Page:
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Interaction between the pathogen and host plants during the Pierces disease development of grapevines



Interaction between the pathogen and host plants during the Pierces disease development of grapevines



Hortscience 38(5): 687-688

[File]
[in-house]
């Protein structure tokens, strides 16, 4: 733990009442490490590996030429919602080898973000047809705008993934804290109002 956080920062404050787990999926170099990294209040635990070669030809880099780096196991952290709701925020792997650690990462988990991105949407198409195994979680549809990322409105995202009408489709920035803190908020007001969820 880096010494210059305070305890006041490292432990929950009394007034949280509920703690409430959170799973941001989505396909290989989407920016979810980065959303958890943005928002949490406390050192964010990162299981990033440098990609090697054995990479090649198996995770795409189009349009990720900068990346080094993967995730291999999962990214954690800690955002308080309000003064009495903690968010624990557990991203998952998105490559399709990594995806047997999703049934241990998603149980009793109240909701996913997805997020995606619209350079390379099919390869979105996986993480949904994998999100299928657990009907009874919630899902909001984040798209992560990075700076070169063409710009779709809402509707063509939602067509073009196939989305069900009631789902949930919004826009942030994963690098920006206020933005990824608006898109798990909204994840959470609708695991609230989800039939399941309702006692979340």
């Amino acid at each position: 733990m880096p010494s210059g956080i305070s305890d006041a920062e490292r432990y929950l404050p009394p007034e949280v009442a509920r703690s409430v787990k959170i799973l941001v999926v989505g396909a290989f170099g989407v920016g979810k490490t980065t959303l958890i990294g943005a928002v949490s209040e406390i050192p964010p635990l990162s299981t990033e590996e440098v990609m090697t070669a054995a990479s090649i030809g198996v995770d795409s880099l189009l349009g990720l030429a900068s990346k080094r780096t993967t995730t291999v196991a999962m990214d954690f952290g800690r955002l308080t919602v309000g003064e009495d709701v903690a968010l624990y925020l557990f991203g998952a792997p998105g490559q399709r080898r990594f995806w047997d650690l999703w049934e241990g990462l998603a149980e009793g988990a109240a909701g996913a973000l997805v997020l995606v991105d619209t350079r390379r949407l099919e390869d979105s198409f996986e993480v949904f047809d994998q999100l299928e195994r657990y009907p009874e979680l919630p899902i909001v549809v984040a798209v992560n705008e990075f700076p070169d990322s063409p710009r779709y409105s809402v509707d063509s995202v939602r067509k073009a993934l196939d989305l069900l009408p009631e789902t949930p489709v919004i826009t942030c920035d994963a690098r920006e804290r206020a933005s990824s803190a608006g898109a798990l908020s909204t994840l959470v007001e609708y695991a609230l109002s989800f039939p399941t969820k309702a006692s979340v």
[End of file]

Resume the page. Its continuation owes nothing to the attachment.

Pierce's disease (PD) is a limited factor to production of non-native grapes in the southeastern United States. The disease has recently received national and international concerns due to its outbreak in California. Pierce's disease is caused by a bacterial pathogen known as Xylella fastidiosa (XF) which is transmitted by leaf hoppers when they feed on grapevines. It has generally been believed that clogging the xylem vessels by XF results in the typical PD symptoms: marginal necrosis, uneven lignifications of annual canes, abscissions occurring between leaf blades and petioles, and dead shoots. However, there are many unexplained phenomenon during the course of the disease development, and the real causes of PD maybe more complicated than water deficiency. In order to better understand the mechanism of the disease development and host plant resistance to PD infection, we have been investigating the pathogenesis of XF, interactions between XF and grapevine, variations and changes of plant growth regulators among PD resistant and susceptible grapes. It appeared that the PD symptom development associated with physiological and biochemical changes of grapevines. For example, both ABA and SA levels increased during the course of PD development. In the mean time, PD infected leaves showed various abnormalities with symptoms similar to mineral nutrient imbalances such as phosphorous (P) deficiency and magnesium (Mg), manganese (Mn) and iron (Fe) toxicities. In addition, the PD infected leaves and petioles showed significantly lower levels of K and higher levels of Fe, Cu, and Zn than those non-infected ones. In a separate study, when culture filtrates from X. fastidiosa were placed on wounded leaf segment, the susceptible cultivars showed severe symptoms while no or very mild symptoms were found on PD resistant cultivars. Two toxic compounds were also isolated from the XF culture filtrate. This result indicated that PD symptom development maybe associated in part with a toxic effect from X. fastidiosa. Our studies revealed that the PD development involves a series of complex interactions between the XF pathogen and the host plant, and many physiological and biochemical changes occured in the host plants during PD development.

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